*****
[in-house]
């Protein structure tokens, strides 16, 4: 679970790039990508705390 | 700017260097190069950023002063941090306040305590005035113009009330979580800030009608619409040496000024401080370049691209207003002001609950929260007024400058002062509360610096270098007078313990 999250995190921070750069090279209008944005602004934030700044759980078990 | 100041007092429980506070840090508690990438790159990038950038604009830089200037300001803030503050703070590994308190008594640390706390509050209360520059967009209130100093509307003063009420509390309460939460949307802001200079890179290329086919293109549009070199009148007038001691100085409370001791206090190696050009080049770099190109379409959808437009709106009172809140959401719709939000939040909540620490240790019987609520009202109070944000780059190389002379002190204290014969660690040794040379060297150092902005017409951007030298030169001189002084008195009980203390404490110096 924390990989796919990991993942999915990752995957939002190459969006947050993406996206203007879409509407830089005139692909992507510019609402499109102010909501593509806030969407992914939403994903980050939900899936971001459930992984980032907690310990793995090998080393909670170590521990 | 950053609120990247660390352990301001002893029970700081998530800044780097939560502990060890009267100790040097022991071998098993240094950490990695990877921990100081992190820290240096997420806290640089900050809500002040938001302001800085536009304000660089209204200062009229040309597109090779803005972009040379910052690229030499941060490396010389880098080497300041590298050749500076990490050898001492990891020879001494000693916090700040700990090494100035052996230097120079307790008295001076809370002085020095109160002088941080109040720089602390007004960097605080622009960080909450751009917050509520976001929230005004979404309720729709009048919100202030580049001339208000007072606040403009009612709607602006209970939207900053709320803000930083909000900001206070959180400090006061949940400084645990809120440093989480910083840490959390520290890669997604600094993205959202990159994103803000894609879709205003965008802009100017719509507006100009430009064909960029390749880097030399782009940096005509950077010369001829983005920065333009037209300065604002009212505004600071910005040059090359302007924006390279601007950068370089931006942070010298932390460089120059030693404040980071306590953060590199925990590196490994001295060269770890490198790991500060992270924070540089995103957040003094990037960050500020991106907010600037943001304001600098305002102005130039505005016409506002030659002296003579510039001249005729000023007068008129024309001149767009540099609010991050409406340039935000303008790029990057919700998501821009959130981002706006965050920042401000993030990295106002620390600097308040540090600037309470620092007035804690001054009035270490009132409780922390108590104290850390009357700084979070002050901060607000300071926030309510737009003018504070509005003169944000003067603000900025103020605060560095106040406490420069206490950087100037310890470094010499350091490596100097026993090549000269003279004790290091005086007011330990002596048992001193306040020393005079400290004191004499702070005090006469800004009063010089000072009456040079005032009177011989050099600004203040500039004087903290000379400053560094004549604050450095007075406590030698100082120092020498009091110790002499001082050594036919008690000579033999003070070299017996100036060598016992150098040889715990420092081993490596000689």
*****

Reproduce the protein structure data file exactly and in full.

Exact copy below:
[in-house]
């Protein structure tokens, strides 16, 4: 679970790039990508705390 | 700017260097190069950023002063941090306040305590005035113009009330979580800030009608619409040496000024401080370049691209207003002001609950929260007024400058002062509360610096270098007078313990 999250995190921070750069090279209008944005602004934030700044759980078990 | 100041007092429980506070840090508690990438790159990038950038604009830089200037300001803030503050703070590994308190008594640390706390509050209360520059967009209130100093509307003063009420509390309460939460949307802001200079890179290329086919293109549009070199009148007038001691100085409370001791206090190696050009080049770099190109379409959808437009709106009172809140959401719709939000939040909540620490240790019987609520009202109070944000780059190389002379002190204290014969660690040794040379060297150092902005017409951007030298030169001189002084008195009980203390404490110096 924390990989796919990991993942999915990752995957939002190459969006947050993406996206203007879409509407830089005139692909992507510019609402499109102010909501593509806030969407992914939403994903980050939900899936971001459930992984980032907690310990793995090998080393909670170590521990 | 950053609120990247660390352990301001002893029970700081998530800044780097939560502990060890009267100790040097022991071998098993240094950490990695990877921990100081992190820290240096997420806290640089900050809500002040938001302001800085536009304000660089209204200062009229040309597109090779803005972009040379910052690229030499941060490396010389880098080497300041590298050749500076990490050898001492990891020879001494000693916090700040700990090494100035052996230097120079307790008295001076809370002085020095109160002088941080109040720089602390007004960097605080622009960080909450751009917050509520976001929230005004979404309720729709009048919100202030580049001339208000007072606040403009009612709607602006209970939207900053709320803000930083909000900001206070959180400090006061949940400084645990809120440093989480910083840490959390520290890669997604600094993205959202990159994103803000894609879709205003965008802009100017719509507006100009430009064909960029390749880097030399782009940096005509950077010369001829983005920065333009037209300065604002009212505004600071910005040059090359302007924006390279601007950068370089931006942070010298932390460089120059030693404040980071306590953060590199925990590196490994001295060269770890490198790991500060992270924070540089995103957040003094990037960050500020991106907010600037943001304001600098305002102005130039505005016409506002030659002296003579510039001249005729000023007068008129024309001149767009540099609010991050409406340039935000303008790029990057919700998501821009959130981002706006965050920042401000993030990295106002620390600097308040540090600037309470620092007035804690001054009035270490009132409780922390108590104290850390009357700084979070002050901060607000300071926030309510737009003018504070509005003169944000003067603000900025103020605060560095106040406490420069206490950087100037310890470094010499350091490596100097026993090549000269003279004790290091005086007011330990002596048992001193306040020393005079400290004191004499702070005090006469800004009063010089000072009456040079005032009177011989050099600004203040500039004087903290000379400053560094004549604050450095007075406590030698100082120092020498009091110790002499001082050594036919008690000579033999003070070299017996100036060598016992150098040889715990420092081993490596000689």